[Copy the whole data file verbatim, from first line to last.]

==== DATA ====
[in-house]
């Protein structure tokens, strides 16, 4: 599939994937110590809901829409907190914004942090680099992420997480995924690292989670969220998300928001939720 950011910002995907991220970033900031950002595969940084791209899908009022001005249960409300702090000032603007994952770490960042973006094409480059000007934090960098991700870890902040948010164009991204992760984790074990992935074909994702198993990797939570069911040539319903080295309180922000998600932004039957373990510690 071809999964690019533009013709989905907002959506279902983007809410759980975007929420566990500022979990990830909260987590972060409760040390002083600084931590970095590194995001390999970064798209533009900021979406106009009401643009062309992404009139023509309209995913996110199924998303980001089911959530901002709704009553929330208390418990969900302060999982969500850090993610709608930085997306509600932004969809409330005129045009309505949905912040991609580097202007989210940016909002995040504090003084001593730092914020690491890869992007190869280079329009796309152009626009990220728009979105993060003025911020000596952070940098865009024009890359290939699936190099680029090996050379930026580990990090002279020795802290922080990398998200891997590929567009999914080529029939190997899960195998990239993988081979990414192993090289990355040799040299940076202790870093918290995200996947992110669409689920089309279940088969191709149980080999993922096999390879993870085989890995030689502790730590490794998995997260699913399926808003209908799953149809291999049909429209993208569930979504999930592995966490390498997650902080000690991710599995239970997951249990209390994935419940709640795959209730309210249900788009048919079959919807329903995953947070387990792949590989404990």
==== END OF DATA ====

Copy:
[in-house]
């Protein structure tokens, strides 16, 4: 599939994937110590809901829409907190914004942090680099992420997480995924690292989670969220998300928001939720 950011910002995907991220970033900031950002595969940084791209899908009022001005249960409300702090000032603007994952770490960042973006094409480059000007934090960098991700870890902040948010164009991204992760984790074990992935074909994702198993990797939570069911040539319903080295309180922000998600932004039957373990510690 071809999964690019533009013709989905907002959506279902983007809410759980975007929420566990500022979990990830909260987590972060409760040390002083600084931590970095590194995001390999970064798209533009900021979406106009009401643009062309992404009139023509309209995913996110199924998303980001089911959530901002709704009553929330208390418990969900302060999982969500850090993610709608930085997306509600932004969809409330005129045009309505949905912040991609580097202007989210940016909002995040504090003084001593730092914020690491890869992007190869280079329009796309152009626009990220728009979105993060003025911020000596952070940098865009024009890359290939699936190099680029090996050379930026580990990090002279020795802290922080990398998200891997590929567009999914080529029939190997899960195998990239993988081979990414192993090289990355040799040299940076202790870093918290995200996947992110669409689920089309279940088969191709149980080999993922096999390879993870085989890995030689502790730590490794998995997260699913399926808003209908799953149809291999049909429209993208569930979504999930592995966490390498997650902080000690991710599995239970997951249990209390994935419940709640795959209730309210249900788009048919079959919807329903995953947070387990792949590989404990």